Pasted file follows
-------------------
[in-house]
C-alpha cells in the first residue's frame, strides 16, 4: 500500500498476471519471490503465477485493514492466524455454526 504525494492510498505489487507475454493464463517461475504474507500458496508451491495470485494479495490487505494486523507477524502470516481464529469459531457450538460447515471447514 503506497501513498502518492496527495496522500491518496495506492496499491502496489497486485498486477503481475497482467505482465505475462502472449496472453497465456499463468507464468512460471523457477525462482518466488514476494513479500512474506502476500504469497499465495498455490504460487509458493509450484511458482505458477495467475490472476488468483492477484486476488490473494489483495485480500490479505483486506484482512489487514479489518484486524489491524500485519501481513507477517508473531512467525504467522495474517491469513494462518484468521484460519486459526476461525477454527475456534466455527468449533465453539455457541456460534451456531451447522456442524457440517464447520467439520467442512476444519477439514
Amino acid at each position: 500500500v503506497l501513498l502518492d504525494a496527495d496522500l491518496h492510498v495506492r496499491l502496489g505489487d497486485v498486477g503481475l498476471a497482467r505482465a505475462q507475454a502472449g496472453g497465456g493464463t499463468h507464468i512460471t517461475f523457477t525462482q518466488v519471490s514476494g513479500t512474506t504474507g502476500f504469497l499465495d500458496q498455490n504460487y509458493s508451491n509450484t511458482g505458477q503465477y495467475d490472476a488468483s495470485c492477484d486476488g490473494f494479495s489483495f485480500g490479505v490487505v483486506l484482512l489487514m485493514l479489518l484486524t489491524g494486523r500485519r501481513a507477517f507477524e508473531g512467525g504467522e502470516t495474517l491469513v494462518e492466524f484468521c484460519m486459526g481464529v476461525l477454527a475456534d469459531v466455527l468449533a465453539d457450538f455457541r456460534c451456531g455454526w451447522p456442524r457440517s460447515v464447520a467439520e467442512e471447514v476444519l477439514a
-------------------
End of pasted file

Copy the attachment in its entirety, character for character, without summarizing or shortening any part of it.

[in-house]
C-alpha cells in the first residue's frame, strides 16, 4: 500500500498476471519471490503465477485493514492466524455454526 504525494492510498505489487507475454493464463517461475504474507500458496508451491495470485494479495490487505494486523507477524502470516481464529469459531457450538460447515471447514 503506497501513498502518492496527495496522500491518496495506492496499491502496489497486485498486477503481475497482467505482465505475462502472449496472453497465456499463468507464468512460471523457477525462482518466488514476494513479500512474506502476500504469497499465495498455490504460487509458493509450484511458482505458477495467475490472476488468483492477484486476488490473494489483495485480500490479505483486506484482512489487514479489518484486524489491524500485519501481513507477517508473531512467525504467522495474517491469513494462518484468521484460519486459526476461525477454527475456534466455527468449533465453539455457541456460534451456531451447522456442524457440517464447520467439520467442512476444519477439514
Amino acid at each position: 500500500v503506497l501513498l502518492d504525494a496527495d496522500l491518496h492510498v495506492r496499491l502496489g505489487d497486485v498486477g503481475l498476471a497482467r505482465a505475462q507475454a502472449g496472453g497465456g493464463t499463468h507464468i512460471t517461475f523457477t525462482q518466488v519471490s514476494g513479500t512474506t504474507g502476500f504469497l499465495d500458496q498455490n504460487y509458493s508451491n509450484t511458482g505458477q503465477y495467475d490472476a488468483s495470485c492477484d486476488g490473494f494479495s489483495f485480500g490479505v490487505v483486506l484482512l489487514m485493514l479489518l484486524t489491524g494486523r500485519r501481513a507477517f507477524e508473531g512467525g504467522e502470516t495474517l491469513v494462518e492466524f484468521c484460519m486459526g481464529v476461525l477454527a475456534d469459531v466455527l468449533a465453539d457450538f455457541r456460534c451456531g455454526w451447522p456442524r457440517s460447515v464447520a467439520e467442512e471447514v476444519l477439514a